This SUV's commanding driving position is one reason why so many like it, your perch offering a fine view out over the flat, square-edged bonnet. Beneath that, all models get an upgraded version of the familiar Peugeot/Citroen-derived 2.2-litre turbodiesel, featuring a hefty 420Nm of torque - 20Nm up on before, so pulling power is plentiful enough to allow for a useful 2,000kg braked towing weight. It's a unit offered in 150PS form to TD4 customers (who can choose either 6-speed manual or automatic transmission) or with 190PS in the top SD4 guise that comes with an auto gearbox only. Even so, this version is still able to significantly reduce the 0-60mph TD4 sprint time from 10.9s to 8.7s and raise the maximum speed from 112 to 118mph. It's the TD4 Freelander that most will choose though and here, there's an option was once quite unthinkable in any Land Rover product: 2WD. With 23% of the European compact SUV segment now based around 2WD models, this wasn't an area of the market that Land Rover could continue to ignore, especially as incorporating it enabled the Freelander to take on Qashqai-class Crossover pretend 4x4s as well as RAV4 and CR-V-sector soft roading compact SUVs. But isn't buying one of these without all-wheel drive rather defeating the point? Land Rover says not, pointing out that their 2WD Freelander eD4 has the same underbody protection, sump guard and great ground clearance as the 4WD model. With a set of winter tyres fitted, you might not even notice any difference in a cold snap. Most buyers though, will understandably continue to want the usual full-time intelligent 4x4 set-up that, as ever, is based around a sophisticated Haldex centre differential that channels drive mainly to the front wheels but can direct it rearwards as and when needed. All but entry-level 4WD variants got Land Rover's excellent Terrain Response system which, via a rotary knob on the dashboard, allows the driver to select a drive programme to match the sort of off-road conditions the car is experiencing. The settings are 'normal', 'grass/gravel/snow', 'mud/ruts' and 'sand' and once you've chosen one, the car's electronics work out how best to dole out power and maximise traction, turning the Freelander 2 into a far more capable off-road tool. A nice touch is a display panel with a diagram showing the front wheels' steering angle, useful if you've become disorientated on a seriously muddy track. There's still no low range transfer case, which may scrub this Land Rover from the shortlists of those who want something really rough and ready, but it's still true to say that no other car in this class can get close to this one's off road abilities. Ground clearance is 210mm, one reason why it can wade through over half a metre of water, while the 31-degree approach angle, the 23-degree breakover angle and the 34-degree departure angle are all excellent. If you are going to be testing that out, then you'll be glad of the sophisticated Gradient Release Control system, a logical extension of the old Hill Descent Control system for descending steep and slippery slopes.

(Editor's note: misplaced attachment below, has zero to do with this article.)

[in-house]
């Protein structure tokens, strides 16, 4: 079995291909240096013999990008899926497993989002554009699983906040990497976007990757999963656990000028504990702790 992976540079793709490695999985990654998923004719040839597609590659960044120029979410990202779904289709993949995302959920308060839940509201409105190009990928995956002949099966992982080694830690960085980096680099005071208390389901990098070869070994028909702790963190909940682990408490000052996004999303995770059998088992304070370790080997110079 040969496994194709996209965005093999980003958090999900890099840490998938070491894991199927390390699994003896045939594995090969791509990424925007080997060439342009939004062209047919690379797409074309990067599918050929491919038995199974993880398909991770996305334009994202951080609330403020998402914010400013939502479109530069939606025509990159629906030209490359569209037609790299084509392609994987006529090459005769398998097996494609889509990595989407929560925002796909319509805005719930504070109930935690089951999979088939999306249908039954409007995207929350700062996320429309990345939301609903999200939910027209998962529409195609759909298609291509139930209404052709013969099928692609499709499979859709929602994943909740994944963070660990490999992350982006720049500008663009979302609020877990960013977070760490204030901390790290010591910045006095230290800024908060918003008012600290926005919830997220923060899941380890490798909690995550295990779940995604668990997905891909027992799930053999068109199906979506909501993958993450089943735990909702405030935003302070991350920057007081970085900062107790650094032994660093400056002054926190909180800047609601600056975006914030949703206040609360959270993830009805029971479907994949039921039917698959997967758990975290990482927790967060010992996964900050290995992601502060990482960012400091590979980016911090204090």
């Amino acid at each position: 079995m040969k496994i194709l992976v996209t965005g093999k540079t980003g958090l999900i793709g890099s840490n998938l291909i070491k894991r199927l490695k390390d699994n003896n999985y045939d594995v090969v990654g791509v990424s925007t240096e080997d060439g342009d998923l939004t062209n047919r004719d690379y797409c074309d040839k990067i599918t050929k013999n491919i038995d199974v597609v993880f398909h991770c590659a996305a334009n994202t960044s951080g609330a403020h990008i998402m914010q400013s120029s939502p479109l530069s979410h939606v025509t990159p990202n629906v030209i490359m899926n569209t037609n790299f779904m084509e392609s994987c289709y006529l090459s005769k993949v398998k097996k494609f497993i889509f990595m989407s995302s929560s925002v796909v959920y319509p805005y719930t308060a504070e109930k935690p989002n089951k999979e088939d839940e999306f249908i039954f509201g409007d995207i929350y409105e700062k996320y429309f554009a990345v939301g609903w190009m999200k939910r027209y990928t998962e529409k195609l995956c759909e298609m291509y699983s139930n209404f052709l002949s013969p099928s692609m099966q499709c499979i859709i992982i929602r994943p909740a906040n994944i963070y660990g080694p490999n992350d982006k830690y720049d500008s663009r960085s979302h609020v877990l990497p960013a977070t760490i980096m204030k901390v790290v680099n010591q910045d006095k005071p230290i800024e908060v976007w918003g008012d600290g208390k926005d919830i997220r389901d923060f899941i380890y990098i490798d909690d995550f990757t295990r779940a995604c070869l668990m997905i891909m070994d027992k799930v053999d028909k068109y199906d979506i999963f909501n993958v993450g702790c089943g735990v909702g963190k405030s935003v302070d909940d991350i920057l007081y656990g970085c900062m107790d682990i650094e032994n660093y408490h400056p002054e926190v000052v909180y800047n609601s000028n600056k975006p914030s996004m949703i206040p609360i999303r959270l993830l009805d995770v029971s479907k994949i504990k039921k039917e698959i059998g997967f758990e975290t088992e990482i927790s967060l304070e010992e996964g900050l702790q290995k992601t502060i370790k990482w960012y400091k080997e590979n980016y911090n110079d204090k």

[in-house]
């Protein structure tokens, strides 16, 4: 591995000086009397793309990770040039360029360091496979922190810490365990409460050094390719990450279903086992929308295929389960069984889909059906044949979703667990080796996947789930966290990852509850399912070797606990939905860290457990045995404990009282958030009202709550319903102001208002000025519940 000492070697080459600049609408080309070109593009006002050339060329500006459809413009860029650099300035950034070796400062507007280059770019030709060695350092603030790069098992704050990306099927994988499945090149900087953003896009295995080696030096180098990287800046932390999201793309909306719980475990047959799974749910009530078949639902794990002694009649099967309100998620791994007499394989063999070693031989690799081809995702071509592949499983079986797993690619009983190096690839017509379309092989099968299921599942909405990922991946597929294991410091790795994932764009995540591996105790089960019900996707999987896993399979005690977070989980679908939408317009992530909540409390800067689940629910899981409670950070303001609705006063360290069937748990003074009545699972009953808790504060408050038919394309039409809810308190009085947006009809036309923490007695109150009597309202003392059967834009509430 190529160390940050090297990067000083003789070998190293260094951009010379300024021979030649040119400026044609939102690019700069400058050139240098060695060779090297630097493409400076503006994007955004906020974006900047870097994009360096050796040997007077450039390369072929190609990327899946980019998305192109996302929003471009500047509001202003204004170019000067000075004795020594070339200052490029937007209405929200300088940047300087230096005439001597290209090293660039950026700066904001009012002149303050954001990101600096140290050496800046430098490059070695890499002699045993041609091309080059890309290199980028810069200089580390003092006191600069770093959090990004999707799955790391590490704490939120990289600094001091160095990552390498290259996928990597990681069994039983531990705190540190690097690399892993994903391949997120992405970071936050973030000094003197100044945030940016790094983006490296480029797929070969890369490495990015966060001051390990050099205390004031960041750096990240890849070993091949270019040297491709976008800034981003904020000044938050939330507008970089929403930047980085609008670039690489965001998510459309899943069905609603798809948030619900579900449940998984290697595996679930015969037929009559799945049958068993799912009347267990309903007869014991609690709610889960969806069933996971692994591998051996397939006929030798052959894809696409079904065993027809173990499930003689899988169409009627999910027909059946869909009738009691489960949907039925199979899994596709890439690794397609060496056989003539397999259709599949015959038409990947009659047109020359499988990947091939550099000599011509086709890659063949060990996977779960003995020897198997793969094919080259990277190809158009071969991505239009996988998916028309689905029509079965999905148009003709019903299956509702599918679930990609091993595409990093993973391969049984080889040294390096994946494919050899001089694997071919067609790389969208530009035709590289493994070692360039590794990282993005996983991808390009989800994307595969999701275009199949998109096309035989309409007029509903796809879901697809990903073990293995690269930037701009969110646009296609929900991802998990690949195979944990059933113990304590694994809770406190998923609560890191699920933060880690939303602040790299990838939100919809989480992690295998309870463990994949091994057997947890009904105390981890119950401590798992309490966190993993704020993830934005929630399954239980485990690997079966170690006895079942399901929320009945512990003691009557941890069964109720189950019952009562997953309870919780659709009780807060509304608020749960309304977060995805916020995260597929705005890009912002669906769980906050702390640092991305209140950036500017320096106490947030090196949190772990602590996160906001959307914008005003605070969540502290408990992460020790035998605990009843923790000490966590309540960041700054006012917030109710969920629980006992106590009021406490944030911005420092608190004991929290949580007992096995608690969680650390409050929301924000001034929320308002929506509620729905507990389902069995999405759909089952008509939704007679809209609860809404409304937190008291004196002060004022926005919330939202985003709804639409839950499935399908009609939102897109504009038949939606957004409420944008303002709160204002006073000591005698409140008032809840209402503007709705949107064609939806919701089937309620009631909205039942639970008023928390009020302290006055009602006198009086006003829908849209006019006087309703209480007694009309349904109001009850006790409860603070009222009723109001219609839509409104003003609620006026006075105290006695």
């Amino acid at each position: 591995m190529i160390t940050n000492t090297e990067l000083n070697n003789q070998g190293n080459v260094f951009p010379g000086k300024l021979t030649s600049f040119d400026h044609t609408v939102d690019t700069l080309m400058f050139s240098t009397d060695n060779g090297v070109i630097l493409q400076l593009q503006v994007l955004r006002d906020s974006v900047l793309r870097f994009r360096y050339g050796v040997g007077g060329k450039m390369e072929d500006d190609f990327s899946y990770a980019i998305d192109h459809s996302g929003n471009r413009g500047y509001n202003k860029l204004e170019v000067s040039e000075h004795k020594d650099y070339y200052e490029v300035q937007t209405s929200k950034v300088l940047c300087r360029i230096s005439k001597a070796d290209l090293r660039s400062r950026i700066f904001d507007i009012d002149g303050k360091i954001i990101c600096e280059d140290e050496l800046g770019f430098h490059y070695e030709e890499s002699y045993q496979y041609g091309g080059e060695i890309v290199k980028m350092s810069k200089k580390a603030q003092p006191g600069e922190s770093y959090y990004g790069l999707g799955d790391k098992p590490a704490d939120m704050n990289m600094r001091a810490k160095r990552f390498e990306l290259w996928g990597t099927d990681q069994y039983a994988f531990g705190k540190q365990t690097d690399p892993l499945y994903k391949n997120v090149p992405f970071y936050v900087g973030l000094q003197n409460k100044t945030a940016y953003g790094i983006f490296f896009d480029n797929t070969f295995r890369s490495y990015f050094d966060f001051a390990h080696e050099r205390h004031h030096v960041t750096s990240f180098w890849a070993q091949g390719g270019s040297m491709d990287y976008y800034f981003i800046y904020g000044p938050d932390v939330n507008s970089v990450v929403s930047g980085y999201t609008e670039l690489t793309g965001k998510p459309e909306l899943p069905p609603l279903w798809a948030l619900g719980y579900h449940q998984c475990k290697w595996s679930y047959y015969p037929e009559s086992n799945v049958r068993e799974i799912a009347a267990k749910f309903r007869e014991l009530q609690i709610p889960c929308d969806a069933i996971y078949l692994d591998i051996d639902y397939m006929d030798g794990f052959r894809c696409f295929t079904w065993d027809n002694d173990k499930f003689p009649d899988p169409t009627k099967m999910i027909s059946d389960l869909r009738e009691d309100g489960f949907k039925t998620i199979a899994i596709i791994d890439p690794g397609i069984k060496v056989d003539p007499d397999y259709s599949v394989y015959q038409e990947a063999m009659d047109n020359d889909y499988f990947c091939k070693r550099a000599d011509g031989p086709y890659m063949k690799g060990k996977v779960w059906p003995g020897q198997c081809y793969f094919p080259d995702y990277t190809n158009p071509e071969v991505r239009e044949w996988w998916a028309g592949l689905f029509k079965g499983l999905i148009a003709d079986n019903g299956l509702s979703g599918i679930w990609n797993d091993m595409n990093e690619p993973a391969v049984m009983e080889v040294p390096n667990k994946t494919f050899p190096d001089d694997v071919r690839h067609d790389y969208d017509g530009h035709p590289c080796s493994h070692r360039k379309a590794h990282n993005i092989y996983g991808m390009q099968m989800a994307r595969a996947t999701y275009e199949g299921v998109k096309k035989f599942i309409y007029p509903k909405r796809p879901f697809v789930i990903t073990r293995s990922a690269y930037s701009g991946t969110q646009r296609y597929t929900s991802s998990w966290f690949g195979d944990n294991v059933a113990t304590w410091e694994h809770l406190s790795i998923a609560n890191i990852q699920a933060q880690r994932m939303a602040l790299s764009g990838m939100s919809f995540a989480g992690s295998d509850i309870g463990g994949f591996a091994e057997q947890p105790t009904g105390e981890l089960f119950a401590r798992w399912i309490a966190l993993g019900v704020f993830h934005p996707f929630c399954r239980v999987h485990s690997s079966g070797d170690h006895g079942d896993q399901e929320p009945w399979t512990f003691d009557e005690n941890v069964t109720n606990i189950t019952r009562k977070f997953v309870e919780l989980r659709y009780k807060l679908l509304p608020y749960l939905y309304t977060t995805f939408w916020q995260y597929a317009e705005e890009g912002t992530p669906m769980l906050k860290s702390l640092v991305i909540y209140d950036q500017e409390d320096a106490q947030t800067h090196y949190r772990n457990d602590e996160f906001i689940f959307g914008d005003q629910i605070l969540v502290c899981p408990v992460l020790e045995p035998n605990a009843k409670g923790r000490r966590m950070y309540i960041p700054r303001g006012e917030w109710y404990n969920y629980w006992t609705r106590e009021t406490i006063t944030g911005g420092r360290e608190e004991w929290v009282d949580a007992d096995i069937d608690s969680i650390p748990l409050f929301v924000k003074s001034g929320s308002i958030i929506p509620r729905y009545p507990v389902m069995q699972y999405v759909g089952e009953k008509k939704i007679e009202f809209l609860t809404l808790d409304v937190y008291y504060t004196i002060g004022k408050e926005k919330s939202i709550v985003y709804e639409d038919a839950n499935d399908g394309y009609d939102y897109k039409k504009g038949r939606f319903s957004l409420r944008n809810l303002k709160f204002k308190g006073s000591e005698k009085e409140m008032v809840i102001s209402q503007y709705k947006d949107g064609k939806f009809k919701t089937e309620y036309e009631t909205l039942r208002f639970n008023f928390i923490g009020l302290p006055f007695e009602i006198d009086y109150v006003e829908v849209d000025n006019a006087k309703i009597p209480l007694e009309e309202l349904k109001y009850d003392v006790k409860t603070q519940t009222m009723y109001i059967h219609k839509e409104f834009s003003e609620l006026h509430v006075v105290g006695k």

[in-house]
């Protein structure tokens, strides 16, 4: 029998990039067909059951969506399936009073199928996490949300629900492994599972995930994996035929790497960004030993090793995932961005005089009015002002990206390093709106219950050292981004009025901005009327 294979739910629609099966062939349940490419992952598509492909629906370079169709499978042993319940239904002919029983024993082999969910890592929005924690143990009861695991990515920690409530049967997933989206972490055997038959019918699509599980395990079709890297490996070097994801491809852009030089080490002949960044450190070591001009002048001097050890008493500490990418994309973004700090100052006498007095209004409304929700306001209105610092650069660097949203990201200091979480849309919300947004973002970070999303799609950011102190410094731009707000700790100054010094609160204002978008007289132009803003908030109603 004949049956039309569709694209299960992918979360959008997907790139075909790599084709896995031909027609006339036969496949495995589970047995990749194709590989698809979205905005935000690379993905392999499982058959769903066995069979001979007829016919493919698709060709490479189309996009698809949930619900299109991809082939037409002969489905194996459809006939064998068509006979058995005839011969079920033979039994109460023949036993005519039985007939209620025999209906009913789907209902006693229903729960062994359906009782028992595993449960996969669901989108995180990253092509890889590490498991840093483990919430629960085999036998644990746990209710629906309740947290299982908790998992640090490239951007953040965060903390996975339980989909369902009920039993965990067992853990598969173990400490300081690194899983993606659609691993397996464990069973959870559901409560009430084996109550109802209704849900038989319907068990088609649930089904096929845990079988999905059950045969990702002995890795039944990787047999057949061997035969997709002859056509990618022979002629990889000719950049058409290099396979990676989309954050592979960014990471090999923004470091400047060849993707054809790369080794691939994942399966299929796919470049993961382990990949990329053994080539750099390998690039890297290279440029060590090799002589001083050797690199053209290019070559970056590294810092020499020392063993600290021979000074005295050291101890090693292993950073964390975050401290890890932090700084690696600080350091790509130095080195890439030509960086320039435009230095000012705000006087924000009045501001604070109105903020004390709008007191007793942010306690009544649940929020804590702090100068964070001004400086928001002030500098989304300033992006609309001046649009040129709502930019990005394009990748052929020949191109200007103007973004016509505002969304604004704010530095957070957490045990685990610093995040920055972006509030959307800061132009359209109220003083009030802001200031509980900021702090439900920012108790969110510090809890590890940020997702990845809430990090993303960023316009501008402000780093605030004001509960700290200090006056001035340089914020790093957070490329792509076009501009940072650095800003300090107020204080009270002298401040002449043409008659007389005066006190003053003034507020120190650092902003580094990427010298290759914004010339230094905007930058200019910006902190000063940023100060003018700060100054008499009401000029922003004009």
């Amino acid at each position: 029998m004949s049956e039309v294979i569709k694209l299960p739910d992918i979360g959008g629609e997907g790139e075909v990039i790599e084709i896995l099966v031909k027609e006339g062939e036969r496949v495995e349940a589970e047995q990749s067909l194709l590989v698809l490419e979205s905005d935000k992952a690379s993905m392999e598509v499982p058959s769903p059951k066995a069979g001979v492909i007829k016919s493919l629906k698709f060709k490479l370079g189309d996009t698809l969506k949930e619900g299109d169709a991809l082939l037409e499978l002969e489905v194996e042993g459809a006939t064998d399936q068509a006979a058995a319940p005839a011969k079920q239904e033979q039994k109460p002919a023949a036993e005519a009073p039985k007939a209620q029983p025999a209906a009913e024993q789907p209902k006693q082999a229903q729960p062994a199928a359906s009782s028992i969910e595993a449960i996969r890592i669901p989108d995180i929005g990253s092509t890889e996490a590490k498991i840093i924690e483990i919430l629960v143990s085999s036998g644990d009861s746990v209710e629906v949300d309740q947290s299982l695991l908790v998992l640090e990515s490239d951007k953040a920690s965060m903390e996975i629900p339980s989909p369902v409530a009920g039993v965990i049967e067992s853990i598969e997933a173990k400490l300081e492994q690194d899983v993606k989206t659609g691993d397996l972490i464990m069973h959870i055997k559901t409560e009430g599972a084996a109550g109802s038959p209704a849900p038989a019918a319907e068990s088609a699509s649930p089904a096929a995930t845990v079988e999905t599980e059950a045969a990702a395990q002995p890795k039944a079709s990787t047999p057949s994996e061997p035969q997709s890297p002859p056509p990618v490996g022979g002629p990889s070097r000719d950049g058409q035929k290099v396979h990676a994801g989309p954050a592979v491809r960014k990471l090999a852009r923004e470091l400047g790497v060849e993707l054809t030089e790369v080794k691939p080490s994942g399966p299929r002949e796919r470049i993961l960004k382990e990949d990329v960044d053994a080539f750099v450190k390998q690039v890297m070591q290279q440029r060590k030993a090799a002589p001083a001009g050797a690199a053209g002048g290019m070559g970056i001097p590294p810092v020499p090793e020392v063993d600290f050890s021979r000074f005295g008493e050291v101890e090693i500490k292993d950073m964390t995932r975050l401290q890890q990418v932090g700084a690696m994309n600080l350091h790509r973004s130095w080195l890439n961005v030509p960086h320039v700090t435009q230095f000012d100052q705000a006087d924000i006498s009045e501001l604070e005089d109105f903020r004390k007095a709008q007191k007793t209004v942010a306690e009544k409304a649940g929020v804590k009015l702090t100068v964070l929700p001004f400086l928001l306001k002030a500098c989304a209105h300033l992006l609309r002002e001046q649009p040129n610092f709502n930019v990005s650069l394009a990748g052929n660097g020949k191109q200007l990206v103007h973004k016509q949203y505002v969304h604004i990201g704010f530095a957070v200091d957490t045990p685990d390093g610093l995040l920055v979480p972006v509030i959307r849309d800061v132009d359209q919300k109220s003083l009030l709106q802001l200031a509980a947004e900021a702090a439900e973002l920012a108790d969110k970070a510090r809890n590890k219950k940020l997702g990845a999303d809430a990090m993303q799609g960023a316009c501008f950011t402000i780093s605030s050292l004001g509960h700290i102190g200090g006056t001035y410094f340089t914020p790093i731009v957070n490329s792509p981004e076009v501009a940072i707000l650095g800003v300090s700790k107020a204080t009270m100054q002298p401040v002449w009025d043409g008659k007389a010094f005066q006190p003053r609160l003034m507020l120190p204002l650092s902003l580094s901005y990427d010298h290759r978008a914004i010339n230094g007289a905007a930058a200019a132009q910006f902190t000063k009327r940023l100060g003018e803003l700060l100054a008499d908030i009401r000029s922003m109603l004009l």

Choosing a Land Rover Freelander 2 really shouldn't be a tough decision. If you want a small 4x4 that can cut the mustard off-road, look no further. The Freelander 2 we saw between 2010 and 2012 added more strings to the bow of this practical design though. The addition of a controversial front-wheel drive model broadened the range and allowed some customers who didn't think they could afford a new Land Rover to join the party. Then there was the extra power and luxury of the top SD variant that enabled this car to take the fight towards plusher compact SUVs like Audi's Q5 and BMW's X3. Both 2WD and top SD Freelanders make great used buys as you can be fairly sure the cars haven't been put through the wringer off road. Go for a mainstream TD4 4WD version and you'll find that there's a good deal of used stock on the market, so if you really want to get the best prices, you'll need to negotiate hard and don't be afraid to walk away.
By Jonathan Crouch
The Freelander 2 is the compact 4x4 we all knew Land Rover had the capacity to build. Whereas its predecessor's spread of talents was distinctly patchy, the Freelander 2 offered superior build quality, sleeker styling and even better off-road potential. It was also a car that improved quite significantly over the course of its life and the models we look at here are those built from 2008 through to the 2011 model year facelift that arrived in dealerships at the end of 2010.
5dr Compact 4x4 (2.2-litre diesel [S, GS, XS, HSE])